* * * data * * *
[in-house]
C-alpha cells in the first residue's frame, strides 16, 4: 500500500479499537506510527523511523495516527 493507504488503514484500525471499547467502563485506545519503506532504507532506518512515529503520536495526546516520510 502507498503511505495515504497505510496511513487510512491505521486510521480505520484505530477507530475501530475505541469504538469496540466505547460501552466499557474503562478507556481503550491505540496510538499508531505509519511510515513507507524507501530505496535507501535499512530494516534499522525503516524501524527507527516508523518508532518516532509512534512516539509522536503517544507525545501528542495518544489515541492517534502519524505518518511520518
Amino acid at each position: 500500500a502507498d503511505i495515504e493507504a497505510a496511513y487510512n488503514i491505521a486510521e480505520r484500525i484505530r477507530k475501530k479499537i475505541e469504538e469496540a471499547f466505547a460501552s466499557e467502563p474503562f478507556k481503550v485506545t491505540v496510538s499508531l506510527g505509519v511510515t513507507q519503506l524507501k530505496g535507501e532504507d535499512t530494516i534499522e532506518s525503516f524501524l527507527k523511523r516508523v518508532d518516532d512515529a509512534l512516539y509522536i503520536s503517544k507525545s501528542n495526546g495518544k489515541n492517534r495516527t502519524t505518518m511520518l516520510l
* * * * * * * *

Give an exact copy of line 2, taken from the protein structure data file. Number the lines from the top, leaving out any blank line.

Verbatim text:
C-alpha cells in the first residue's frame, strides 16, 4: 500500500479499537506510527523511523495516527 493507504488503514484500525471499547467502563485506545519503506532504507532506518512515529503520536495526546516520510 502507498503511505495515504497505510496511513487510512491505521486510521480505520484505530477507530475501530475505541469504538469496540466505547460501552466499557474503562478507556481503550491505540496510538499508531505509519511510515513507507524507501530505496535507501535499512530494516534499522525503516524501524527507527516508523518508532518516532509512534512516539509522536503517544507525545501528542495518544489515541492517534502519524505518518511520518